Thinking Anglicans

General Synod Answers to Questions

Answers to written Questions have been posted on the Church of England website.
See press release Synod members put questions to church bodies.

The original PDF file is here.

TA has provided an html copy of the file here.

Here are some particularly interesting questions and answers. In addition the answers to questions 19 and 24-26 have interesting information on the contributions of the Archbishops’ Council and the Church Commissioners to the cost of the Lambeth Conference.

Mr Justin Brett (Oxford) to ask the Secretary General:

Q2. What research has been undertaken to establish the effect of the Church of England’s participation in an Anglican Communion Covenant upon the relationship between the Church of England and the Crown, given the Queen’s position as Supreme Governor of the Church of England, and the consequent tension between her prerogative and the potential demands of a disciplinary process within the proposed Covenant?

Mr William Fittall to reply as Secretary General:

A. The Church of England response of 19 December 2007 to the initial draft Covenant noted on page 13 that ‘it would be unlawful for the General Synod to delegate its decision making powers to the primates, and that this therefore means that it could not sign up to a Covenant which purported to give the primates of the Communion the ability to give ‘direction’ about the course of action that the Church of England should take.’ The same would be true in relation to delegation to any other body of the Anglican Communion. Since as a matter of law the Church of England could not submit itself to any such external power of direction, any separate possible difficulties in relation to the Royal Prerogative could not in practice arise.

Mr Andrew Presland (Peterborough) to ask the Chairman of the Clergy Discipline Commission:

Q12. What are the current best estimates of the total costs incurred in carrying out each of the tribunal hearings that have taken place so far under the Clergy Discipline Measure?

His Honour Judge John Bullimore to reply as Deputy Chairman of the Clergy Discipline Commission:

A. Seven cases so far have had full tribunal hearings. The current best estimate of the total costs for those cases from referral to the tribunal to final determination is approximately £194,000. Within that total, costs vary from case to case depending on a number of different factors. The lowest cost total for a tribunal case is estimated to be £8,300, and the highest cost total was £66,087. There has been one appeal; the total additional cost for that appeal is estimated to be £11,400.

The Revd Hugh Lee (Oxford) to ask the Chairman of the House of Bishops:

Q27. Will the House of Bishops assure the General Synod that neither it nor the Women Bishops Legislative Drafting Group is seeking to go back on any part of the motion passed in the General Synod in July 2008 and that they are not questioning the manner of the debate, the use of electronic voting, the results of the votes on each of the amendments and the final motion, or the competence of General Synod to decide upon having women as bishops?

The Bishop of Manchester to reply as Chairman of the Women Bishops Legislative Drafting Group:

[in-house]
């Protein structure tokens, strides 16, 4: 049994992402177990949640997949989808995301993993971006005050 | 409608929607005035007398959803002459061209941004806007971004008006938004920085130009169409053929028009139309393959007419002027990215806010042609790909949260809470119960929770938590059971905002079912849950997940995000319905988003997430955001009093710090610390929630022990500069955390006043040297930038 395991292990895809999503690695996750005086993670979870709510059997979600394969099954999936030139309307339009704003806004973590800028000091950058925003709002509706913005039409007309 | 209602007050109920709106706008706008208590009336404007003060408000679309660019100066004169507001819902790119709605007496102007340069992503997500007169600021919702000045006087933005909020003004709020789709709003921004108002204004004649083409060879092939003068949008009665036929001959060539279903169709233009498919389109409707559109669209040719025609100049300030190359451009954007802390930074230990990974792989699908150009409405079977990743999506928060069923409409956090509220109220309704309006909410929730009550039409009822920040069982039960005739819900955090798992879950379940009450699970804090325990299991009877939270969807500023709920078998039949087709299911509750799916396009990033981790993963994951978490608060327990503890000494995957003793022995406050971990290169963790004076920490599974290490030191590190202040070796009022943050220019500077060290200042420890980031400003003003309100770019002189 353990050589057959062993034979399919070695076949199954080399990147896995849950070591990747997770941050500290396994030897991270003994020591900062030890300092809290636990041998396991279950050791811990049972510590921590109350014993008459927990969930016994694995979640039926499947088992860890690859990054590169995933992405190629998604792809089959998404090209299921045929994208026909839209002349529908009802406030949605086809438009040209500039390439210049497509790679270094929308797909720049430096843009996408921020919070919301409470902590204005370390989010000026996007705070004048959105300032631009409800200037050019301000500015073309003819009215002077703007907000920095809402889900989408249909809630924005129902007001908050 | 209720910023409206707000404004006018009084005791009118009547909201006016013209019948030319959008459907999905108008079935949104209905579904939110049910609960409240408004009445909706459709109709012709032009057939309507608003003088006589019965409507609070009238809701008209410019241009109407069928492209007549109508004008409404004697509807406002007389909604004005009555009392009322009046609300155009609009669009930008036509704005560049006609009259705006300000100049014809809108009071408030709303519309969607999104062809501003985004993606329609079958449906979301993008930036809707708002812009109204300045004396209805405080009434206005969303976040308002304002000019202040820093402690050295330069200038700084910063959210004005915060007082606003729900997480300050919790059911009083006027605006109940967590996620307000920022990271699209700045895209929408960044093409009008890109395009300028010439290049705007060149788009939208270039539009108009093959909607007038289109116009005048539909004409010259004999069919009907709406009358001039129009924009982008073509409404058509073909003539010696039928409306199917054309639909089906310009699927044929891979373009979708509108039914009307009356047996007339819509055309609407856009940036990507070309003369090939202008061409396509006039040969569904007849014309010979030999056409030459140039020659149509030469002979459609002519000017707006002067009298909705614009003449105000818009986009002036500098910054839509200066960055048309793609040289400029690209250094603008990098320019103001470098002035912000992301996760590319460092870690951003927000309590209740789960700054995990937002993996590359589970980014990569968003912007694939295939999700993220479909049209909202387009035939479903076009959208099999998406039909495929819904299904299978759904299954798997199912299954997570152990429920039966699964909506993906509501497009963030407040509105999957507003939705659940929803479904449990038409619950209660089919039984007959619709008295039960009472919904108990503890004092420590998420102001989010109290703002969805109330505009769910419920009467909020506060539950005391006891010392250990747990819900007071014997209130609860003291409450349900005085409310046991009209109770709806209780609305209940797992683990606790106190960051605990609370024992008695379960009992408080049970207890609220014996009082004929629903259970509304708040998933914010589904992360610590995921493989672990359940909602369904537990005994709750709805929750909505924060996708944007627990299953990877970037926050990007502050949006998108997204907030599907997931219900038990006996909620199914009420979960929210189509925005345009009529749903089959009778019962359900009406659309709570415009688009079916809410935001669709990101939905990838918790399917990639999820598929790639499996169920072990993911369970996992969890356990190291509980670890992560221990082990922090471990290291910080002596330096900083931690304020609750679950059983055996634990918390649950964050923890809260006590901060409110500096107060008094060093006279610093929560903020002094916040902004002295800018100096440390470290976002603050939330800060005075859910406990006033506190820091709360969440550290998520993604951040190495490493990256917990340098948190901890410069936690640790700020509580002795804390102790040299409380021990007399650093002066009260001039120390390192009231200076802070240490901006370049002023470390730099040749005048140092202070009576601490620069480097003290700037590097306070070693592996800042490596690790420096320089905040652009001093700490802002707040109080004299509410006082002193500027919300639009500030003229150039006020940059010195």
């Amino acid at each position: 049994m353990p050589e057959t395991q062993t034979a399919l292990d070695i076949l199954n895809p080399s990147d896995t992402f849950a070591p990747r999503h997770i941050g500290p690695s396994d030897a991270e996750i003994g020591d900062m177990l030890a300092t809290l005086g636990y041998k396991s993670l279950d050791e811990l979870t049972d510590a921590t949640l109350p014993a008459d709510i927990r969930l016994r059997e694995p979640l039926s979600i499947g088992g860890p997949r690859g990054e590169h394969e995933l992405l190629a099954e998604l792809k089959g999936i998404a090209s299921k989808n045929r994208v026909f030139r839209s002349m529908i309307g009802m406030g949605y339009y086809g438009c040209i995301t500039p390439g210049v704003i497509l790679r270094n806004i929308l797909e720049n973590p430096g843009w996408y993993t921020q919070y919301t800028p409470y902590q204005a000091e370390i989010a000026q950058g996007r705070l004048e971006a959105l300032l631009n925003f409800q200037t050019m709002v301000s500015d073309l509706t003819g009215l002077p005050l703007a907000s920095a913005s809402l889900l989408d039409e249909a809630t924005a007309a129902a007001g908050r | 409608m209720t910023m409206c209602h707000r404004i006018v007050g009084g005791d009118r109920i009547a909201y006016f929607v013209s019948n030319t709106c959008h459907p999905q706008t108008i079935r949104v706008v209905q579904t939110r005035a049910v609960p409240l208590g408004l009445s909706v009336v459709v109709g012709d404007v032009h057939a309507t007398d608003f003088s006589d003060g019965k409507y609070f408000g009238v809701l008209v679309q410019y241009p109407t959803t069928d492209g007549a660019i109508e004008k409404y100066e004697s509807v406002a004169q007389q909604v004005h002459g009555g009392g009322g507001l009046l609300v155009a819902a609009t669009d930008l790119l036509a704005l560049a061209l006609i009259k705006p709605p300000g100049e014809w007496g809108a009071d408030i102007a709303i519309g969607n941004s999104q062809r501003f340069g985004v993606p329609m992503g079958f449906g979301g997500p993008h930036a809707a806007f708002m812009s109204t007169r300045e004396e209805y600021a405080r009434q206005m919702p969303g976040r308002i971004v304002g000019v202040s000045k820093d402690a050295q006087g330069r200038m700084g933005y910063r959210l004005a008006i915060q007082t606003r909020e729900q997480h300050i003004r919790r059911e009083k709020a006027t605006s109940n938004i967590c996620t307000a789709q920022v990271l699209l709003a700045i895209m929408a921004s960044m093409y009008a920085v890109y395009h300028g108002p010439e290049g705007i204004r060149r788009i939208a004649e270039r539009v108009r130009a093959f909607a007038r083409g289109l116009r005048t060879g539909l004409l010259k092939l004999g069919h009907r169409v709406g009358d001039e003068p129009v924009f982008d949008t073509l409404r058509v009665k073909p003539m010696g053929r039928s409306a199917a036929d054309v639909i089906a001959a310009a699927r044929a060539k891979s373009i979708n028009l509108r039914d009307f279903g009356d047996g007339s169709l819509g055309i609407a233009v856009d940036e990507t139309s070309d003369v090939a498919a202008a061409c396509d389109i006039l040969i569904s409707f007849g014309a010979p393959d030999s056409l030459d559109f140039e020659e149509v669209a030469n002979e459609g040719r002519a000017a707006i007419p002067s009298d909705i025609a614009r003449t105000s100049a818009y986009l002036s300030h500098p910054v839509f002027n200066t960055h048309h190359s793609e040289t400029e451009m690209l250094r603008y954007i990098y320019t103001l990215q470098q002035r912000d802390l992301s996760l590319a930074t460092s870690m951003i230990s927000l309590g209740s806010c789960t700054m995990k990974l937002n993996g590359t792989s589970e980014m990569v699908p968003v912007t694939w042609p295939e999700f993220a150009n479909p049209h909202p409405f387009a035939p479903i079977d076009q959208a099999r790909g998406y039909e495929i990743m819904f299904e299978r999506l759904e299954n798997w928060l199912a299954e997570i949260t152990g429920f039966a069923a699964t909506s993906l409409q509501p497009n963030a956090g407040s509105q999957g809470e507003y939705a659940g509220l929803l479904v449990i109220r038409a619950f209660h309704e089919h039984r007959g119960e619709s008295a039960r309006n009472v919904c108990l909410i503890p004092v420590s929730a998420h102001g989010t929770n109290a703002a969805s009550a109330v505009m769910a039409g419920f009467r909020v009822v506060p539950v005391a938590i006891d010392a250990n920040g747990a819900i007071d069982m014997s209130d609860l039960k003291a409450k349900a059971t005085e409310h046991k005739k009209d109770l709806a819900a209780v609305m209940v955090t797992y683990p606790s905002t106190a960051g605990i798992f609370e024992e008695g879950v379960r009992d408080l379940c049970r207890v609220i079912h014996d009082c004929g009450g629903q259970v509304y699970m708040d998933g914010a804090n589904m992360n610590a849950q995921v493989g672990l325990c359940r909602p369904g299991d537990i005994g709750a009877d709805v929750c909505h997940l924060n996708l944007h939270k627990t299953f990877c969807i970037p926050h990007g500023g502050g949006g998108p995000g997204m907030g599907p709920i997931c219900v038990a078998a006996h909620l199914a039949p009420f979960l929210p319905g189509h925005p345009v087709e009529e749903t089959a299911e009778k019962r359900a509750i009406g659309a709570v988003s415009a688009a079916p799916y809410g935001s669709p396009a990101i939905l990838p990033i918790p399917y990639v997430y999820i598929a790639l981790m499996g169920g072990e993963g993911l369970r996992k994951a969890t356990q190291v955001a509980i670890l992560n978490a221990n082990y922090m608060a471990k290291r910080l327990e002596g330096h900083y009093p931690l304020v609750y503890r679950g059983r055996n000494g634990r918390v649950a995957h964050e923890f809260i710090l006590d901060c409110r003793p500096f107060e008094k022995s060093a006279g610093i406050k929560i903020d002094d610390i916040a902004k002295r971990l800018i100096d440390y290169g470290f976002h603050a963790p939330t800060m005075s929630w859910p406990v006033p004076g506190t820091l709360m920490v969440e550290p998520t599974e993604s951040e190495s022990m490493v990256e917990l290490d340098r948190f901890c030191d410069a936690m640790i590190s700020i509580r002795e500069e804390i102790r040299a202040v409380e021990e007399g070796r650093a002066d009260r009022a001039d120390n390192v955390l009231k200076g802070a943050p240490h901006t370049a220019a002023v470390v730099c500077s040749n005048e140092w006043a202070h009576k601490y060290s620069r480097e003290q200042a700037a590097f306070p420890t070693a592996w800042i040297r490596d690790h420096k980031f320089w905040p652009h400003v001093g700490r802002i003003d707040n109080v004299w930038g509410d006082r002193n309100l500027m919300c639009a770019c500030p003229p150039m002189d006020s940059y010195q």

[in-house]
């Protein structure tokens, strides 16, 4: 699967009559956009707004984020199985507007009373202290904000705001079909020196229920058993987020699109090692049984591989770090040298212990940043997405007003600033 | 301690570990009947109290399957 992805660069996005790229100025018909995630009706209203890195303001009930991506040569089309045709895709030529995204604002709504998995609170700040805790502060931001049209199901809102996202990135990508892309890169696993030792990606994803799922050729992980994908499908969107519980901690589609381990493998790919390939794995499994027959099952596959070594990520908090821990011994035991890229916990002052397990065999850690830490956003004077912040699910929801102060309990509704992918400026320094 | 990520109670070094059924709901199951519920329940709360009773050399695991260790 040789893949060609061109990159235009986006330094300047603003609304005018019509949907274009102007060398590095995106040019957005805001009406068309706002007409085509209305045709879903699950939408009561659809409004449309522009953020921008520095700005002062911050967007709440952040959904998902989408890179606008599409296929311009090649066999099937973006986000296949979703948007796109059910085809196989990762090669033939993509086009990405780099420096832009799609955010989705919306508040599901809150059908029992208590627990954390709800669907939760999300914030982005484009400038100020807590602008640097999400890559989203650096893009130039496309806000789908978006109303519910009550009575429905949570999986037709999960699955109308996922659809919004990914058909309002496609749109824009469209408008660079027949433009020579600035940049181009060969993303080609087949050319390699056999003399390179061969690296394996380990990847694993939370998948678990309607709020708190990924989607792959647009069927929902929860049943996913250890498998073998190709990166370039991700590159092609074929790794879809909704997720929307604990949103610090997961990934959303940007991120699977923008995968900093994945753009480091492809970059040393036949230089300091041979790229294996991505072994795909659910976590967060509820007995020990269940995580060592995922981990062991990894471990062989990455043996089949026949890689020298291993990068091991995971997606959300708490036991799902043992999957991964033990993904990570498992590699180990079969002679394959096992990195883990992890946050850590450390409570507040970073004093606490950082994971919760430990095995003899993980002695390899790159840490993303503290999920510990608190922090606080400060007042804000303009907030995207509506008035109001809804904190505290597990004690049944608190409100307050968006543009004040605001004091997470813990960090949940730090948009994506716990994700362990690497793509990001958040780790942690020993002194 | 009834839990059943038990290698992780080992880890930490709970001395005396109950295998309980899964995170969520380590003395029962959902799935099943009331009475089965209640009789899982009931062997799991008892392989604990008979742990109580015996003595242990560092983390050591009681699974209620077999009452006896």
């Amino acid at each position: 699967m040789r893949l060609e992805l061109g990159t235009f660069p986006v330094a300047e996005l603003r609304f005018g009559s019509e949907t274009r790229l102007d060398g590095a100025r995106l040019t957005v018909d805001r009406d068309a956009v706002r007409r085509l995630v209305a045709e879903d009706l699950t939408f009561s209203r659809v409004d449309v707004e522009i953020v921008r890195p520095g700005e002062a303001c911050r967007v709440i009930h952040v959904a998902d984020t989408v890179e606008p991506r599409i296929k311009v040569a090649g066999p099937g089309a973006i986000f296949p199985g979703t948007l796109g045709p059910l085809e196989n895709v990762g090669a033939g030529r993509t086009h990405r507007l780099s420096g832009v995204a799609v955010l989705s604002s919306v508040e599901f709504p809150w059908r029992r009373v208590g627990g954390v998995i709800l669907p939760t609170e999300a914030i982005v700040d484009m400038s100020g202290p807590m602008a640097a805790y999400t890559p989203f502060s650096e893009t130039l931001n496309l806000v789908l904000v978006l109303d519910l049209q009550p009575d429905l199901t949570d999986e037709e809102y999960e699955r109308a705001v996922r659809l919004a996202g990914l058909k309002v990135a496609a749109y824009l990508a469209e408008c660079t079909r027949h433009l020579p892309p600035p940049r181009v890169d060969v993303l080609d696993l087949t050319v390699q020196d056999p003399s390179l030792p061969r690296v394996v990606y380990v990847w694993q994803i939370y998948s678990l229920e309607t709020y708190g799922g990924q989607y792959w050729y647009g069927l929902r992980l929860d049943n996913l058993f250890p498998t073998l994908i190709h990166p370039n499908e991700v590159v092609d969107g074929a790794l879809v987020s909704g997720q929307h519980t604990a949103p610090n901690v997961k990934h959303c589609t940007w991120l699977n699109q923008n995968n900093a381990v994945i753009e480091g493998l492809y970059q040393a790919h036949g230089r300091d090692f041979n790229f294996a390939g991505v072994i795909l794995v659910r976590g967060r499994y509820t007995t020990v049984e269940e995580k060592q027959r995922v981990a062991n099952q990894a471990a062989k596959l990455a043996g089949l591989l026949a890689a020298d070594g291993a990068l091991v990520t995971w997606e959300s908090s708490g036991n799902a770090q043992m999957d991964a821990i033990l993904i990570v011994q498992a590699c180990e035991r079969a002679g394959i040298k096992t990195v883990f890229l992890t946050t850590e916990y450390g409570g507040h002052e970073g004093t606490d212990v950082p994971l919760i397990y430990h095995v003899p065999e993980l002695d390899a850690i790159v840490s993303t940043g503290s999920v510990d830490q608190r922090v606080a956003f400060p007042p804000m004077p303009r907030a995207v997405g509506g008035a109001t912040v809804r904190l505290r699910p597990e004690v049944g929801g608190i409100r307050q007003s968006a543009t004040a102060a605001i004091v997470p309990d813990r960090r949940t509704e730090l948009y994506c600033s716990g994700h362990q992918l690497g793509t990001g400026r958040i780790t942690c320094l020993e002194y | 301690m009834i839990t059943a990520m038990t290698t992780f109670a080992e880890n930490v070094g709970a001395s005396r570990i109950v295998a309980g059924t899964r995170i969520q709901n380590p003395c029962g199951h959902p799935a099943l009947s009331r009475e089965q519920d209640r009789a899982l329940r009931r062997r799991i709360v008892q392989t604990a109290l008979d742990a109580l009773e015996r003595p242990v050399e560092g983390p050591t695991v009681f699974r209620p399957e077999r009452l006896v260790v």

A. The Group has met a number of times since the Synod debate in July. The motion required consultation with the House: it considered material from the Group in October and will do so again in December. The Group will complete its work later that month. The draft Measure, amending canon and code of practice will therefore be available for Synod to debate in February and to commit to a Revision Committee. Both the Group and the House will continue to work consistently with the mandate given by Synod.

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Father Ron SmithTobias HallerMalcolm+Martin ReynoldsNom de Plume Recent comment authors
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poppy tupper
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poppy tupper

Would you buy a used car from the Bishop of Manchester?

EPfizH
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EPfizH

On the issue of whether or not the CofE can take direction from the primates….This is an issue that has long been of interest to me going back to praemunire and later Elizabeth. I believe that TEC faces a similar concern, “off-shore” control being given to an external body. The question is one of voluntary participation in an association or confederation vs granting actual power to some sort of suzerain. I have wondered if the Church of Nigeria or Kenya or Tanzania would be equally disposed. Nigeria has removed from its constitution (2005) any reference to Canterbury but a reference… Read more »

bobinswpa
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bobinswpa

Thank God for the Crown.

Nom de Plume
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Nom de Plume

Mr William Fittall’s answer is both illuminating and disturbing. For some time I have wondered about what it would take to give the C of E the power to sign an Anglican Covenant, assuming all along that it would have legal difficulty doing so. The key issue here is that of Provincial Autonomy, which is an essential feature of Anglicanism, and stems directly from Article 37. The trouble in the case of the Church of England is that autonomy is guaranteed, not as a principle in itself, but because the Established Church is subject to royal authority and to the… Read more »

Father Ron Smith
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Father Ron Smith